Dietary risk factors and cancer
General dietary risk factors
- High levels of vegetable consumption appear to be associated with a reduced risk of colon cancer, particularly distal tumours, although the prospective evidence is not strong.
- Consistent evidence that a high intake of vegetables and fruit reduces the risk of other tumours is lacking.
- High levels of red meat consumption appear to increase the risk of colonic and rectal cancer.
- A high-fibre diet has previously been reported as being associated with a lower risk of carcinoma of the colon. However, these results may have been influenced by confounding dietary factors, such as folate intake, and the association has not been confirmed.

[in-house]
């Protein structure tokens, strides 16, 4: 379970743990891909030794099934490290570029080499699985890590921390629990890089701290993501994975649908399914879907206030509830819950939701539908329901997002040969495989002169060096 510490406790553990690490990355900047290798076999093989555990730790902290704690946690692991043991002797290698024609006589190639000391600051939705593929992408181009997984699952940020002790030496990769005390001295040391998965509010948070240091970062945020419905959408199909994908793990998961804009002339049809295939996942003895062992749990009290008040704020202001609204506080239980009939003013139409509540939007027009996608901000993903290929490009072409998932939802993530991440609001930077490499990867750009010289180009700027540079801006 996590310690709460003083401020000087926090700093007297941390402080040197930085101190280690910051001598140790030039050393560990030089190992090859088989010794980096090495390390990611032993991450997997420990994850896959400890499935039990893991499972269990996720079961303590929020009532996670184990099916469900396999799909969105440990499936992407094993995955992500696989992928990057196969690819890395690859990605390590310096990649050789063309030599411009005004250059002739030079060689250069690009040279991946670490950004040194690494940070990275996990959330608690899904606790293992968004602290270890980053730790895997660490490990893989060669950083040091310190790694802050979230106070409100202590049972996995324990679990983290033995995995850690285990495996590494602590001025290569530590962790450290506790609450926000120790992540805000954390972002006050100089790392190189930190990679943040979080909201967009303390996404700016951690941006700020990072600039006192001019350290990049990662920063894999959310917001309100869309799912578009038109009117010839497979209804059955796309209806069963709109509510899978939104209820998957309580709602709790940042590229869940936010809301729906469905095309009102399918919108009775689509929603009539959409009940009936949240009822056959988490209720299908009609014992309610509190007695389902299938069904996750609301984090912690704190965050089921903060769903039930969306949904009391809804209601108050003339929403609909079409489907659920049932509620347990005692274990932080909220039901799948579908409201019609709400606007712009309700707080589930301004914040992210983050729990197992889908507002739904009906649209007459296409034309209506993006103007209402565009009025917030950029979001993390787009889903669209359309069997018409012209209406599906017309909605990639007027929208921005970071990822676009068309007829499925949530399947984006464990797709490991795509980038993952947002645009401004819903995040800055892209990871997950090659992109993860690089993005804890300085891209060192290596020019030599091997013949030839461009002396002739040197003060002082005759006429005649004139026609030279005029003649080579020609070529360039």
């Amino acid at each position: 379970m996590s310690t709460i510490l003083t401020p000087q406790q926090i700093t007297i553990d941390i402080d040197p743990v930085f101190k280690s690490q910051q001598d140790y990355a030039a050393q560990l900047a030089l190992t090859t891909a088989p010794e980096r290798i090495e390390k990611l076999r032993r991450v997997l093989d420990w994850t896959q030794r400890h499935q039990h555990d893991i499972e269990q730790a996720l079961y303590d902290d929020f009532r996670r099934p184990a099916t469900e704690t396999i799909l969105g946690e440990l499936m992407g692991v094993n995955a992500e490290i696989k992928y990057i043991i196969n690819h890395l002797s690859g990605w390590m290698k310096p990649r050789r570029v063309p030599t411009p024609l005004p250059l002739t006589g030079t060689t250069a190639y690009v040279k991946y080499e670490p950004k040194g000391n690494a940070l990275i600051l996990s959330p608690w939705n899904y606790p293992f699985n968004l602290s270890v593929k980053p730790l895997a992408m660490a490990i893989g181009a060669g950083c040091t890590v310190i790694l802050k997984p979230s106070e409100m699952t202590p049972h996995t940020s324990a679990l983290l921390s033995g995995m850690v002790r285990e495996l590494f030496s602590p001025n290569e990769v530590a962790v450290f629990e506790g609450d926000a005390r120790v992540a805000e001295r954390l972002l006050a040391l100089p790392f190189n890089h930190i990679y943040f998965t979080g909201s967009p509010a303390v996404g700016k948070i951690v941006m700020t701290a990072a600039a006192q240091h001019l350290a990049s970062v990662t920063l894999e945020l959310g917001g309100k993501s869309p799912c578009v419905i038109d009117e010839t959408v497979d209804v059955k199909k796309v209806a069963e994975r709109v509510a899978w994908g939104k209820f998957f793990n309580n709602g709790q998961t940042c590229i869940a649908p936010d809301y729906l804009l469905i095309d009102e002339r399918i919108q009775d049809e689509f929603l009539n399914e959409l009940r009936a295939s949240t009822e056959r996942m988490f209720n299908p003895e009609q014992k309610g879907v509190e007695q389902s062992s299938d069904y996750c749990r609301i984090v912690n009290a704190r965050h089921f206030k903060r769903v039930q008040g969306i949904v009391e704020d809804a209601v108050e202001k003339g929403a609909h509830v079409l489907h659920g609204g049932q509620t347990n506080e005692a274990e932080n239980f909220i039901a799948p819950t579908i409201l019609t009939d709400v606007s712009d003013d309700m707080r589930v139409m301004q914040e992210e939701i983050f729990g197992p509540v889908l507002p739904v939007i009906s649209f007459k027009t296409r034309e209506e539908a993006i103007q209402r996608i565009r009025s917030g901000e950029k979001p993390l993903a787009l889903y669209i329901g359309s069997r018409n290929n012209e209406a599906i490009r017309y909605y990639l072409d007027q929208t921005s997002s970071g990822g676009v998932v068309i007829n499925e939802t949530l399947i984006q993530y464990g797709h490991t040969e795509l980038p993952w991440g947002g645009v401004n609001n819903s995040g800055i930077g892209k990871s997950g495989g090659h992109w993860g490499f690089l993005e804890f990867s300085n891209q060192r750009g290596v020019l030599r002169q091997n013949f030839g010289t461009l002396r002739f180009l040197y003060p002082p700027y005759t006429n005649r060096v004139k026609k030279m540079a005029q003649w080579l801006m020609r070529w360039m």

- Fat consumption—there is ongoing interest in whether the various types of dietary fats influence cancer risk differently, with most concern over the saturated and trans fats found in meats and some dairy produce.
Specific dietary risk factors
- Appropriate dietary modifications may significantly influence the incidence of certain cancers.
- salt fish—reducing the intake of salt fish could reduce the incidence of nasopharyngeal cancer in developing countries by 33–50%
- aflatoxins—a mycotoxin produced by Aspergillus species of mould which frequently contaminates corn, peanuts, and soybeans. Halving the median daily intake of aflatoxins may reduce the incidence of HCC in Africa and Asia by up to 40%.